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J Clin Pharm Ther. 2003 Aug;28(4):319-27.

In vitro inhibitory effects of Kampo medicines on metabolic reactions catalyzed by human liver microsomes.

Author information

1
Department of Clinical Evaluation of Medicines and Therapeutics, Graduate School of Pharmaceutical Sciences, Osaka University, Osaka, Japan.

Abstract

BACKGROUND:

Although it is well known that drug-drug interactions may lead to toxicity and therapeutic failure, little is known about the incidence and consequences of herb-drug interactions in patients receiving Kampo medicines.

METHODS:

We evaluated the frequency of the combined use of Kampo medicines and Western drugs at Osaka University Hospital, and investigated the effects of these formulae on the metabolic activity of different cytochrome P450 (CYP) isoforms using pooled microsomes obtained from human liver.

RESULTS:

Twenty-two Kampo formulae were used together with 40 Western drugs catalyzed by the CYP isoforms CYP3A4, CYP2C9, CYP2D6 and CYP1A2. Among the Kampo medicines, HOCHUEKKI-TO, SHOSAIKO-TO, NINJINYOUEI-TO, SAIREI-TO and KAKKON-TO were most frequently used during the study period (1996-2000). These were co-administered with 11 categories of drugs, which are substrates for CYP3A4. HOCHUEKKI-TO and SAIREI-TO were competitive inhibitors of CYP3A4 with Ki values of 0.65 and 0.1 mg/mL, respectively. HOCHUEKKI-TO, SHOSAIKO-TO and SAIREI-TO inhibited the metabolic activities of CYP2C9, but had no effect on CYP2D6. HOCHUEKKI-TO and SAIREI-TO exhibited non-competitive inhibition of the metabolic activity of CYP2C9 with a similar Ki value (0.7-0.8 mg/mL). SAIRE-TO (0.25 mg/mL) was a potent inhibitor of CYP1A2 (inhibition > 68%).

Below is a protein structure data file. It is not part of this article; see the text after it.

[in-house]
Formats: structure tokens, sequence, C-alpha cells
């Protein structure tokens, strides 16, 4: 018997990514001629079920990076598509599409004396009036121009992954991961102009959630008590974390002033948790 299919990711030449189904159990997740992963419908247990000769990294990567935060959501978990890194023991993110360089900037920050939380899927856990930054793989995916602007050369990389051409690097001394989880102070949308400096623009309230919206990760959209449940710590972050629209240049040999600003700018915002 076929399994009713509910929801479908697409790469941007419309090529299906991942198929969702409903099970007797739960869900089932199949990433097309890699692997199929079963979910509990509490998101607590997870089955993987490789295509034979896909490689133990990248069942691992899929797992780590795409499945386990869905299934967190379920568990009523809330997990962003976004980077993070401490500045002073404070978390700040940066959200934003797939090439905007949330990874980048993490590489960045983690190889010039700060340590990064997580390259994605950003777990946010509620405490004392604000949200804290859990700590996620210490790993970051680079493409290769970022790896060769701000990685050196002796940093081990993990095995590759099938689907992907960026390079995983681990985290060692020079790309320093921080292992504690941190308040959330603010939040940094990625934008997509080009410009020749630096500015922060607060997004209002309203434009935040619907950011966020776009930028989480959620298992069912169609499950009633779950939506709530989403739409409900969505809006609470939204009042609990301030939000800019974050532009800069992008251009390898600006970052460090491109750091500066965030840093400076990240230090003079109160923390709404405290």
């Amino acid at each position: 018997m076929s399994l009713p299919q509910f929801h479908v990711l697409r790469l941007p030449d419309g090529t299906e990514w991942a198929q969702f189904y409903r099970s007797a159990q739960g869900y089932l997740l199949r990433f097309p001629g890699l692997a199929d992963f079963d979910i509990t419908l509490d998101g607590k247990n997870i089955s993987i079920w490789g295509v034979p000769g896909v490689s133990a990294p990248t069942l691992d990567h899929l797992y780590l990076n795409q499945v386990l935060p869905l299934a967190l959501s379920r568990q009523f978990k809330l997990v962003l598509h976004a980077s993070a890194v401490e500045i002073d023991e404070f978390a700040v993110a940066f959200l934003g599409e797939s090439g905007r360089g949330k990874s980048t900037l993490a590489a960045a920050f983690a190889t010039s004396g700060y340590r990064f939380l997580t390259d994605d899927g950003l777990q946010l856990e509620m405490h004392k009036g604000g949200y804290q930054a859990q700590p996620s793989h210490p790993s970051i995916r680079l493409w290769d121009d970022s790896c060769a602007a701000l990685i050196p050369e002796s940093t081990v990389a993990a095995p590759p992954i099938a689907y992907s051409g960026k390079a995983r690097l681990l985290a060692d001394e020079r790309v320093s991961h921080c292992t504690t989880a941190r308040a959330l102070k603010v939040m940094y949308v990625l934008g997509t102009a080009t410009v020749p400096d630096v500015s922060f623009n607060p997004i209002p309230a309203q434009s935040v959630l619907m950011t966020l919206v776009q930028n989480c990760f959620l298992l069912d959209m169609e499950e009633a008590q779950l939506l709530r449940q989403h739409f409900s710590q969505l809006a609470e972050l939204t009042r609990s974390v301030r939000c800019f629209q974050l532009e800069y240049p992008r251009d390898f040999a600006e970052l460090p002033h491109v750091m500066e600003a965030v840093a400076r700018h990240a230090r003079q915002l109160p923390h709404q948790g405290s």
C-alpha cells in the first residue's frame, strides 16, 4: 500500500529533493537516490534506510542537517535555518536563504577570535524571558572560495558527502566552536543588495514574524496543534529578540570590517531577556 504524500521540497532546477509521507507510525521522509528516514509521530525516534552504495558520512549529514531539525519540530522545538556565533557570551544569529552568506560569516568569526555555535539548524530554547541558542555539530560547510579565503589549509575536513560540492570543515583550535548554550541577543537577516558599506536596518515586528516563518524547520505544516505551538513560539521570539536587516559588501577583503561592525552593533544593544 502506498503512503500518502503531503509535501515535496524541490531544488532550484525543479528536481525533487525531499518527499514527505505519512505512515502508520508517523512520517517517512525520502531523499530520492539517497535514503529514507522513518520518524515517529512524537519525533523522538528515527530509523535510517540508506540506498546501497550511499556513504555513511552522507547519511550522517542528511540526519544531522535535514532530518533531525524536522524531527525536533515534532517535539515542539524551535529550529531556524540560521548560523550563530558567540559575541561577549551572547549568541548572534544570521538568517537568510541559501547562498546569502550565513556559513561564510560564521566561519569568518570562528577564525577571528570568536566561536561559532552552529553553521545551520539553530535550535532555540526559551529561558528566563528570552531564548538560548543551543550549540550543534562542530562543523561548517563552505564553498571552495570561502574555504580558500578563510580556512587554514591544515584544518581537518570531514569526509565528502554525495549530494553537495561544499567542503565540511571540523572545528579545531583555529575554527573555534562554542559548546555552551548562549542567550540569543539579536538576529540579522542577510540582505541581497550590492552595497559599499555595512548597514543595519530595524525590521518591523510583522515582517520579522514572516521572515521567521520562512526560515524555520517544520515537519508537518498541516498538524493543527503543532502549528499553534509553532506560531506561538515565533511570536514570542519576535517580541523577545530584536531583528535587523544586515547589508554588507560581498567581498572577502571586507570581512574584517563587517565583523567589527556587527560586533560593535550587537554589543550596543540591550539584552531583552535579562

CONCLUSIONS:

Frequently used Kampo medicines may interact with Western drugs, which are substrates for CYP3A4, CYP2C9 and CYP1A2. Their co-administration should be undertaken with care.

PMID:
12911685
[Indexed for MEDLINE]

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